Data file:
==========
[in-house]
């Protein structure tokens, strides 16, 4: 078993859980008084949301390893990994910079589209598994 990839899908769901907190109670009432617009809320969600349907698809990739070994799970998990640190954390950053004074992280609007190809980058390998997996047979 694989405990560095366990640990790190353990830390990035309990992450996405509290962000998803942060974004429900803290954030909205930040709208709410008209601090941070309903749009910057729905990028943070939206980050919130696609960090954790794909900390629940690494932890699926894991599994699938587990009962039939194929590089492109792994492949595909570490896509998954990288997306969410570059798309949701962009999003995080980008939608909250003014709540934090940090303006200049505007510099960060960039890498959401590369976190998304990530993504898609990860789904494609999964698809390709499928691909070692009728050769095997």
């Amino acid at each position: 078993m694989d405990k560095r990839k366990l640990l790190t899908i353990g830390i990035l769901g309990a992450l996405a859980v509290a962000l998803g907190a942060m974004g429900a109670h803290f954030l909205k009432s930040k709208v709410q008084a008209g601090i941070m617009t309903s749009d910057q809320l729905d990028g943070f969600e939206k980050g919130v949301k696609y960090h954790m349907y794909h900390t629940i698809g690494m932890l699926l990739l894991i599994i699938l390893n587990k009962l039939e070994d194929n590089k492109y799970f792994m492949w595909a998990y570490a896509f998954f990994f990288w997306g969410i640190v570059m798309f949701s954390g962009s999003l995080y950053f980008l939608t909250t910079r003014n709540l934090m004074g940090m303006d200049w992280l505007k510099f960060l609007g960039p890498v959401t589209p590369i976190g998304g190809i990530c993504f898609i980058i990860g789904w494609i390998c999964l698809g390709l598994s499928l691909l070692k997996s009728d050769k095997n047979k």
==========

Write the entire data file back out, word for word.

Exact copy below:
[in-house]
């Protein structure tokens, strides 16, 4: 078993859980008084949301390893990994910079589209598994 990839899908769901907190109670009432617009809320969600349907698809990739070994799970998990640190954390950053004074992280609007190809980058390998997996047979 694989405990560095366990640990790190353990830390990035309990992450996405509290962000998803942060974004429900803290954030909205930040709208709410008209601090941070309903749009910057729905990028943070939206980050919130696609960090954790794909900390629940690494932890699926894991599994699938587990009962039939194929590089492109792994492949595909570490896509998954990288997306969410570059798309949701962009999003995080980008939608909250003014709540934090940090303006200049505007510099960060960039890498959401590369976190998304990530993504898609990860789904494609999964698809390709499928691909070692009728050769095997």
């Amino acid at each position: 078993m694989d405990k560095r990839k366990l640990l790190t899908i353990g830390i990035l769901g309990a992450l996405a859980v509290a962000l998803g907190a942060m974004g429900a109670h803290f954030l909205k009432s930040k709208v709410q008084a008209g601090i941070m617009t309903s749009d910057q809320l729905d990028g943070f969600e939206k980050g919130v949301k696609y960090h954790m349907y794909h900390t629940i698809g690494m932890l699926l990739l894991i599994i699938l390893n587990k009962l039939e070994d194929n590089k492109y799970f792994m492949w595909a998990y570490a896509f998954f990994f990288w997306g969410i640190v570059m798309f949701s954390g962009s999003l995080y950053f980008l939608t909250t910079r003014n709540l934090m004074g940090m303006d200049w992280l505007k510099f960060l609007g960039p890498v959401t589209p590369i976190g998304g190809i990530c993504f898609i980058i990860g789904w494609i390998c999964l698809g390709l598994s499928l691909l070692k997996s009728d050769k095997n047979k």